Approving a variety of candidates for Iran’s presidential election could help boost turnout for a vote that authorities already worry may see little enthusiasm, a spokesman for the panel that examines them said Tuesday.
Abbas Ali Kadkhodaei’s comments came after more than 590 people registered to run during a five-day span last week — far less than the 1,630 people who registered in 2017.
Kadkhodaei, spokesman for the Guardian Council, talked to The Associated Press as the state-owned polling center ISPA has warned of the possibility of a turnout as low as 39% — the lowest since the 1979 Islamic Revolution.
As Iran’s theocracy partially bases its legitimacy on turnout numbers, officials likely will try to pique the interest of a public worn down by the raging pandemic and an ailing economy ground down by American sanctions.
The “presence of candidates with diverse orientations can possibly add to the participation,” Kadkhodaei said.
The 12-member Guardian Council, a body of senior clerics and legal experts, vets candidates for office as well as legislation passed by the Iranian parliament. Though only half the members are appointed by Iran's Supreme Leader Ayatollah Ali Khamenei the panel approves candidates under the 82-year-old cleric's watch.
Within Iran, candidates exist on a political spectrum that broadly includes hard-liners who want to expand Iran’s nuclear program, moderates who hold onto the status quo and reformists who want to change the theocracy from within.
Those calling for radical change find themselves blocked from even running for office by the Guardian Council. That's even though Kadkhodaei stressed the council's members wouldn't be swayed by fiery remarks of the candidates.
"The Guardian Council will never assess the qualifications based on mere statements containing criticism and protest, especially verbal criticisms,” he said.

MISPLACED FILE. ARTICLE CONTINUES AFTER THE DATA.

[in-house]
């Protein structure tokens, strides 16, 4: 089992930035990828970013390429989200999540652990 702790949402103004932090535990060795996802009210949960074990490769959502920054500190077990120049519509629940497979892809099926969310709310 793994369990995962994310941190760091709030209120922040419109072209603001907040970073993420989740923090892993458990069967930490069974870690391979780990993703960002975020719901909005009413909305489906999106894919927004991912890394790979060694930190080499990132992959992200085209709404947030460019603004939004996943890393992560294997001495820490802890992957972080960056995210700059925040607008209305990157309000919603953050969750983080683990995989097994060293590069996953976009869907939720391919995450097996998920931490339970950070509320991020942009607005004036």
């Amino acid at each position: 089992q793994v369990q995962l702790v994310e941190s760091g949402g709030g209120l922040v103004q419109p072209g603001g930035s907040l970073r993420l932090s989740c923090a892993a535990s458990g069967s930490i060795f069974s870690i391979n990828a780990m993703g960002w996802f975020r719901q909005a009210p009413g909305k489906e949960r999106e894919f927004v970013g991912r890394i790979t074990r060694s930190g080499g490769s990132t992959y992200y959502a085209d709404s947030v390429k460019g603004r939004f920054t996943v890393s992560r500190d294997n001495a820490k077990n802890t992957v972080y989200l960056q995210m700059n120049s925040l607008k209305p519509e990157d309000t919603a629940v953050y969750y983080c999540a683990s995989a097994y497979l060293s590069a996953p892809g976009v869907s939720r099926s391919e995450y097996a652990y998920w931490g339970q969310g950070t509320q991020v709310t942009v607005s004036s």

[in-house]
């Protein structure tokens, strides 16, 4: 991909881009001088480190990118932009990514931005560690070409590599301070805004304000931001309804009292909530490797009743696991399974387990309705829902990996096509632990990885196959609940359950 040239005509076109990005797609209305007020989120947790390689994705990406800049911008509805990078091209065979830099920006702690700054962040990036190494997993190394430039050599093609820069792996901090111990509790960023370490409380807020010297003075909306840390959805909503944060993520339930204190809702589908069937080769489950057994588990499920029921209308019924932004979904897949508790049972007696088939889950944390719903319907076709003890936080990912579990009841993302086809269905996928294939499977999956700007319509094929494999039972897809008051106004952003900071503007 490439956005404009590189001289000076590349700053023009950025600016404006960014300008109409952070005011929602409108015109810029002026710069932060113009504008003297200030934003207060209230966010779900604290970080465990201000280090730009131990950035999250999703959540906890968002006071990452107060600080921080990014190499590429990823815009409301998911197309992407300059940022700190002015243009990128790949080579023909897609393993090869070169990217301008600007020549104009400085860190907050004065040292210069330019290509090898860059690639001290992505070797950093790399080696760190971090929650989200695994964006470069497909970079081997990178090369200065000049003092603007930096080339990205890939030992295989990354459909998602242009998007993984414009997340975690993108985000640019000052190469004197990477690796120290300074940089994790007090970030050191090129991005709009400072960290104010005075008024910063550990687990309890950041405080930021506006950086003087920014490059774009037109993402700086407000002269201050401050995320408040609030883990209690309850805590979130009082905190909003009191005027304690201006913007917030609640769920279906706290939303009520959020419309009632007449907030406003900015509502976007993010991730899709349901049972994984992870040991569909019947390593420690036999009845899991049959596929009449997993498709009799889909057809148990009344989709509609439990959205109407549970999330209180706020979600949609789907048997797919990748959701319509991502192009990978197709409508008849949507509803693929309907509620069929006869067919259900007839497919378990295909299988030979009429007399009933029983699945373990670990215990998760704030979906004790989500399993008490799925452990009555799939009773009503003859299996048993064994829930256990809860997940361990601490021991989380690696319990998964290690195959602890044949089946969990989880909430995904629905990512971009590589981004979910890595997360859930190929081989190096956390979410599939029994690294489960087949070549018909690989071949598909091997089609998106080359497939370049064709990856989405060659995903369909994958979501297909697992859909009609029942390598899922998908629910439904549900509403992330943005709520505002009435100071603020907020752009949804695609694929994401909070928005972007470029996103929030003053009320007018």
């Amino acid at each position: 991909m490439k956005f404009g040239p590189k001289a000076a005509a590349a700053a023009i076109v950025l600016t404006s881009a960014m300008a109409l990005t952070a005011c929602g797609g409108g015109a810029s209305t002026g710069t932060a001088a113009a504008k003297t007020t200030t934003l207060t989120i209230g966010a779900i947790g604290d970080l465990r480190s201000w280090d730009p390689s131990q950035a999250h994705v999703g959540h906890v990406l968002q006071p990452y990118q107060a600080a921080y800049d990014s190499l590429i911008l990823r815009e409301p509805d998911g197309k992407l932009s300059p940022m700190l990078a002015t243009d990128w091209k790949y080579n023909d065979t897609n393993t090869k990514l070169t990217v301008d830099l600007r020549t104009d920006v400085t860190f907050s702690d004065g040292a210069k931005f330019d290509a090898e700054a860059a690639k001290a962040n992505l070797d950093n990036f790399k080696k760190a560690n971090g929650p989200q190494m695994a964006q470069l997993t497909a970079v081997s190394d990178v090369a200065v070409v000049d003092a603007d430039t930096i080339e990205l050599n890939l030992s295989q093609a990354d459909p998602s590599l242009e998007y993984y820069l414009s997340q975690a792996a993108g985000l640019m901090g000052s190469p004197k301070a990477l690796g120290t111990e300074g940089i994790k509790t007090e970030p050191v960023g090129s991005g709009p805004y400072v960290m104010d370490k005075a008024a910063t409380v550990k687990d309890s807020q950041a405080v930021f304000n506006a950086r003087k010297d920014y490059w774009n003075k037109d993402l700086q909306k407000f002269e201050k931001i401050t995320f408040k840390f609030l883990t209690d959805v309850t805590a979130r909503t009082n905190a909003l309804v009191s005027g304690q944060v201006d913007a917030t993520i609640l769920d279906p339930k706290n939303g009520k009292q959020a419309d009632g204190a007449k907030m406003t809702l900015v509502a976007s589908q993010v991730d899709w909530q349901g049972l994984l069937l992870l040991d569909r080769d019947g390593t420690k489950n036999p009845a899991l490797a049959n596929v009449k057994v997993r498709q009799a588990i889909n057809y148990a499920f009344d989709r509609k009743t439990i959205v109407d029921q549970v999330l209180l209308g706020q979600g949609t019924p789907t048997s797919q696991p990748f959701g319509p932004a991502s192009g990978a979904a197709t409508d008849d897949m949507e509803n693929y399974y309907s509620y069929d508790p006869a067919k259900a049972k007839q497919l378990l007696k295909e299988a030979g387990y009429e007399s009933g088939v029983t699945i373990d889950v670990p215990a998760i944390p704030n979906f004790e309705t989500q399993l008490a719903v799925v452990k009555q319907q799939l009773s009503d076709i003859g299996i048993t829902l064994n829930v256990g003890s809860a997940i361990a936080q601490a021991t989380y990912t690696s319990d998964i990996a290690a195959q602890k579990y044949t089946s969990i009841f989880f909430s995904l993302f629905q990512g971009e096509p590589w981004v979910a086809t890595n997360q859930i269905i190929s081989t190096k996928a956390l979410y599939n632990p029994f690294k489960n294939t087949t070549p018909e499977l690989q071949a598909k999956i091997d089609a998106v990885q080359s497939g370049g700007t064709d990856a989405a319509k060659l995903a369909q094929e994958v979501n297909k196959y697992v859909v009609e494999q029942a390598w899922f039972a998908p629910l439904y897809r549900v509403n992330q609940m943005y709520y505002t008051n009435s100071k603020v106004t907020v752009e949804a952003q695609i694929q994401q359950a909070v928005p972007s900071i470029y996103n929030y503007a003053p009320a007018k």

That comment appeared aimed at the hard-line former President Mahmoud Ahmadinejad who has threatened to launch a boycott effort of the vote if the Guardian Council disqualified him. The council rejected Ahmadinejad in 2017 after the former president ignored Khamenei's warning to him not to run. This time, however, Khamenei hasn't directly commented on his run.
More than 590 people registered during a five-day span last week, all seeking to replace the relatively moderate President Hassan Rouhani who is term limited from running again. That's compared to some 1,630 hopefuls who registered in 2017.
Among the top candidates is Iran’s hard-line judiciary chief Ebrahim Raisi a cleric who unsuccessfully ran against Rouhani in 2017. The public has widely grown disenchanted with Rouhani’s administration after 2018, when then-President Donald Trump unilaterally withdrew America from the nuclear deal.
Kadkhodaei said some 40 women registered last week, but that there's been no “particular change” in the process. That suggests the women will again be barred from running as the Iranian constitution uses the Farsi word “rajol,” or “man,” to describe who can run. Activists have argued one of the word's other meanings, “statesman,” could be applied to both men and women.
Iran’s 2020 parliamentary vote saw only a 42.5% turnout, the lowest ever since 1979. Iran’s 2017 presidential election saw a 73% turnout. Government statistics suggest 59.3 million people will be eligible to vote in June 18 election.
“The public, social and political expectations always desire a high turnout,” Kadkhodaei said. “Nevertheless, from the legal and lawful point of view, low turnout does not bring about any legal problems” with the election's credibility.